Eno L. Camino and his talking dog, Fang, lie side by side on the roof, staring up at the stars, pondering life’s imponderables.
Eno opines that the worst thing about being human is pants.
The worst part about doghood for Fang? “Paws really limit my range of rude hand gestures.”
The loopy duo live in “The Duplex,” a comic strip by Glenn McCoy. While cartoonist Darby Conley is taking a break from his daily “Get Fuzzy” strips, Eno, Fang and friends will take its place. New “Get Fuzzy” strips will continue to run each Sunday.
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McCoy, 49, is an award-winning cartoonist based in Belleville, Ill., where he lives with his wife, Laura, and their two youngsters, Molly and Jack. He has also gained national recognition as a conservative editorial cartoonist, but he says he likes to keep “The Duplex” a politics-free zone.
“People who are familiar with my editorial cartoons may look for politics in the strip, but they will be hard-pressed to find any,” McCoy says. “In the strip I just want to make people laugh.”
As an introduction, here are edited excerpts of our recent conversation with McCoy:
Q. How did you come up with your main man, Eno?
A. I drew this character in my sketch book, and he looked funny, like he had a lot of personality. And I immediately knew what kind of person he would be. That was Eno.
The next step in the process was to put him in an environment where he would be his funniest. I thought I should put him close to a woman he would always be trying to pick up.
Thus the duplex for proximity.
Yes, when I was streamlining the idea, it went from an apartment building down to a two-family dwelling. That way when these worlds collide there’s just a slab of drywall that separates them.
I have “duplex” on my license plates, kind of an ego trip. I figured people would say, “There goes the writer of ‘The Duplex’ comic strip,” but actually everyone thinks I’m in real estate.
How do you explain Eno L. Camino’s name?
It has an obvious ring to it, doesn’t it? The Eno part: I had a great-uncle named Eno. I liked the name, and it was different enough to stand out. But the similarities end there. I don’t want to besmirch my great uncle.
And Eno spells “one” backwards. I don’t know if that means anything.
Doesn’t the strip mostly focus on Eno and his dog, Fang, and not so much on the neighbors, Gina and her poodle, Mitzi?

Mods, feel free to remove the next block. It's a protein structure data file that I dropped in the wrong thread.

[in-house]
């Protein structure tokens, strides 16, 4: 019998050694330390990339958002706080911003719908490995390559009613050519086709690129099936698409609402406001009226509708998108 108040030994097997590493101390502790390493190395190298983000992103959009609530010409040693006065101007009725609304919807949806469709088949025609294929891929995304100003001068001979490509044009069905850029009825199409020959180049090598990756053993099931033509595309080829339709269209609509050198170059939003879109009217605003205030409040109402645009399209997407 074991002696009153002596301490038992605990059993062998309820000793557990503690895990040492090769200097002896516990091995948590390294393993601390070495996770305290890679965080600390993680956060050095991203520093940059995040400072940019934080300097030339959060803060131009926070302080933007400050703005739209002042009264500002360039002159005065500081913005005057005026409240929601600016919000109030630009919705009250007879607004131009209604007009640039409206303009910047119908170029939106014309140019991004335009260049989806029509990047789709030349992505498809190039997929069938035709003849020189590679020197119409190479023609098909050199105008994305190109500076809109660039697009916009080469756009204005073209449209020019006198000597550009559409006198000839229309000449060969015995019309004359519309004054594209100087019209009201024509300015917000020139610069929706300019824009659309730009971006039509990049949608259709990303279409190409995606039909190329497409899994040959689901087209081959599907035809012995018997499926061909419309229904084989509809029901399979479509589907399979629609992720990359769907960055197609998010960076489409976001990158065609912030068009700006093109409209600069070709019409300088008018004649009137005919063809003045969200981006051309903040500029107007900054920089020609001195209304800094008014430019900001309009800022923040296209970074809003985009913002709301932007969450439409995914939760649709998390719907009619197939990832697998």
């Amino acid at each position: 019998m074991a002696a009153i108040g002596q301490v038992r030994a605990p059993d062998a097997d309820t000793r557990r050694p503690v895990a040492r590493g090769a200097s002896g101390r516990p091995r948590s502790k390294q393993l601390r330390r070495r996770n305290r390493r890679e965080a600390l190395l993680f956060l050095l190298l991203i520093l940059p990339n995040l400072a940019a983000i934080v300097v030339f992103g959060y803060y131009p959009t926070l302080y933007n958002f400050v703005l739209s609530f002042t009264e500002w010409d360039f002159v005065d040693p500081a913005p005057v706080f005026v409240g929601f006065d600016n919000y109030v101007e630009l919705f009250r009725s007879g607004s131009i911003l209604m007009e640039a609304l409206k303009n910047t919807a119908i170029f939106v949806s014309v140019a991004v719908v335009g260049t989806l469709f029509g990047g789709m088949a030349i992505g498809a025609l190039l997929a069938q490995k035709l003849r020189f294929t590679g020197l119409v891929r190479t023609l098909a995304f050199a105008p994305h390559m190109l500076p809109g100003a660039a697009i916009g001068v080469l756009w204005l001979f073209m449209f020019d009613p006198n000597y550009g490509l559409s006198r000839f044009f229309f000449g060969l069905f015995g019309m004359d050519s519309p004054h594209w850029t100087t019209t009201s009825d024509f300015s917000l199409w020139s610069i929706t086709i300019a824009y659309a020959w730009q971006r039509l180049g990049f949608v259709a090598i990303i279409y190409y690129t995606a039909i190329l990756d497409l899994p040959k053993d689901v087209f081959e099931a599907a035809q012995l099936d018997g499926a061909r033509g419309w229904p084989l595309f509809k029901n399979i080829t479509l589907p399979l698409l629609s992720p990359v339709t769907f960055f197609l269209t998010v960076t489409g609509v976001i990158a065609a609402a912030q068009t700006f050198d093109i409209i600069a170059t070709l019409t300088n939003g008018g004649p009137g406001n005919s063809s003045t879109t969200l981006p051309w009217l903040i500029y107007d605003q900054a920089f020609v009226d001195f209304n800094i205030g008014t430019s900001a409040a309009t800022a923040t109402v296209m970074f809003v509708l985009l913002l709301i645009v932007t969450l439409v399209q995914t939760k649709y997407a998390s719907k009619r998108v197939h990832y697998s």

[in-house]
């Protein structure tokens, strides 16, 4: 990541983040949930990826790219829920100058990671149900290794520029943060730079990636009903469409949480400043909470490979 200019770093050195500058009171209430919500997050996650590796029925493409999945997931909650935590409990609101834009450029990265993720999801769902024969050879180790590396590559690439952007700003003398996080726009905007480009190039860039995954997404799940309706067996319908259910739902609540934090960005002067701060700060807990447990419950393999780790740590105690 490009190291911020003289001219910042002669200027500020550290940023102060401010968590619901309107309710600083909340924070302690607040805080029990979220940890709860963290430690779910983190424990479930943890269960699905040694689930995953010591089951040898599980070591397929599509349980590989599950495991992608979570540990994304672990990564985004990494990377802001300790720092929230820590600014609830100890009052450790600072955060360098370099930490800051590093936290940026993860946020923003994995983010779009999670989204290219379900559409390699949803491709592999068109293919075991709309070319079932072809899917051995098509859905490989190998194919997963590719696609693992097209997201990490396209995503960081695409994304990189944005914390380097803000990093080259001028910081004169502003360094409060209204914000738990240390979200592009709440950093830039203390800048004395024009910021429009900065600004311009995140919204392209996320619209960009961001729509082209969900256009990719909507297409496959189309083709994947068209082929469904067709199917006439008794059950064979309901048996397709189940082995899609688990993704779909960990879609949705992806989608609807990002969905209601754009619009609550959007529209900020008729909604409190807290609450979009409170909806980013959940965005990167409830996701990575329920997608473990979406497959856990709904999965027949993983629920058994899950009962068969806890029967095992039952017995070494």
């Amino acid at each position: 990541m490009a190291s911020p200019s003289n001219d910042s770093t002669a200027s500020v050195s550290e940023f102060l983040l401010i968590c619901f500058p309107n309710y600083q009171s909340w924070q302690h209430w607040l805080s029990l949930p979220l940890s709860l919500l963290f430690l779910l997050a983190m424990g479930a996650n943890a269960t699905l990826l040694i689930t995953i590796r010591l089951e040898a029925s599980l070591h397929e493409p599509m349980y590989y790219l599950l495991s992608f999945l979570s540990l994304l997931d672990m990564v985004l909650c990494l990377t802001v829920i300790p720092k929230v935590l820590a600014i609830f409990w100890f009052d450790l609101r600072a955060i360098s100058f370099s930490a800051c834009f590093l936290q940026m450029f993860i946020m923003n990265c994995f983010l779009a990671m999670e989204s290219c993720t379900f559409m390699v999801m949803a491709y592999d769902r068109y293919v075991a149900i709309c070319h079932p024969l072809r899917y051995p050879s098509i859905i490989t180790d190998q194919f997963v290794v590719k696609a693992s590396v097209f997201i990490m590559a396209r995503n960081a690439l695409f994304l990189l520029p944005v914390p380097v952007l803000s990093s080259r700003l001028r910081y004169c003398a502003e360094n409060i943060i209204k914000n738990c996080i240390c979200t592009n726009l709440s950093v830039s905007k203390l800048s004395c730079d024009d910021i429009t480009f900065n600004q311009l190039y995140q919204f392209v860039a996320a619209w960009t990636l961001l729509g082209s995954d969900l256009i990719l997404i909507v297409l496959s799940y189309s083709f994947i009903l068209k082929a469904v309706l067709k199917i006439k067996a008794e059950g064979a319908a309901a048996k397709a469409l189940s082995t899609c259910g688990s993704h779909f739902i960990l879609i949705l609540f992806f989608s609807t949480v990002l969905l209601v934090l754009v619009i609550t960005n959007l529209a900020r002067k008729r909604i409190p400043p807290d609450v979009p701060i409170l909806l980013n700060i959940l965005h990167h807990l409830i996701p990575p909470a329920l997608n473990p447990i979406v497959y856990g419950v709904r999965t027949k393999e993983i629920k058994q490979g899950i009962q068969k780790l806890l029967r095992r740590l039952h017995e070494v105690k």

It was supposed to be more of a 50-50 kind of thing with the duplex, but I quickly realized I’m not as deeply in touch with my feminine side as I need to be.
It’s morphed more into a buddy kind of dynamic with Eno and Fang. I like Fang’s duality. He’ll drink out of the toilet or dig in the yard, but he can also intellectualize and point out how Eno and others of his caliber aren’t too much higher on the evolutionary ladder.
What breed is Fang? It’s sort of hard to tell.
I think at one point I said he was a pit bull. I don’t know why. I’ve loved dogs my whole life, but I’ve never owned a pit bull.
Were you one of those kids who doodled and drew stuff all the time?
Yes, I was the one who drew all day. My school notebooks had many more drawings in them than notes. Even today when I’m not working on a paying job, to relax or wind down or on vacation I still sketch. There’s something therapeutic about it.
Where did the drawing bug come from?
I have an older brother Gary who also draws. He’s a cartoonist, and we work on another comic feature called “The Flying McCoys.” You always want to do what your big brother is doing.
And I had a grandfather who drew and who was very funny. He got me started drawing. He sat me down at his kitchen table when I was about 4. He placed a blank piece of paper in front of me, and he would have his own piece of paper. He would draw a line, and I would draw that line, until we each had a drawing of a naked woman. That was his way of teaching me to draw.
That’s how I’m teaching my son to draw, sans the naked woman.
What was your first big-boy job?
I was the art director for my hometown newspaper, the Belleville News-Democrat. That job entailed a lot of page design, making maps, that kind of stuff.
I think eventually my boss realized I wasn’t very good at maps. Readers kept getting lost. He recognized my aptitude was more along the lines of drawing funny people pictures with large noses. He gave me the job of editorial cartoonist.
From that point the world sort of opened up to me. I wanted to explore every type of cartooning I could.
Were you inspired by other cartoonists?
The list is long, but some primary ones jump out. Charles Schulz is probably the most important and influential comic strip artists of all time, and I was fortunate enough to get to know him.
I was weaned on Charlie Brown books. I remember my brother Gary and I just poring over those books. We’d laugh at the cartoons, but we even sort of studied how the strips were structured, how he’d use the third panel out of four to time the punchline. And we’d memorize some of those punchlines and throw them back at my mom.
And Jeff MacNelly and Pat Oliphant are the two big editorial cartoonists who influenced me. Every young cartoonist tries to imitate Jeff MacNelly before they realize it’s futile. Then they develop their own style, and that’s what I did.
Where else could we see your work?
I’ve done several children’s books. “Penny Lee and Her TV” was my first. I’ve done greeting cards. I’ve worked on television projects for Nickelodeon and Disney. I do writing, character design and storyboards for movies, on “Ice Age,” “The Lorax,” “Despicable Me.” And I illustrate books for other authors. I just draw a lot.
For Kansas City Star readers, “The Duplex” will be the new strip. But I’m sure you realize you’ve been drawing it for 21 years, right?
(Gulp.) I know how Eno thinks so well now that I’m just trying to drop him in different situations. Even though it’s been that many years, I feel that the strip is just starting to fire now.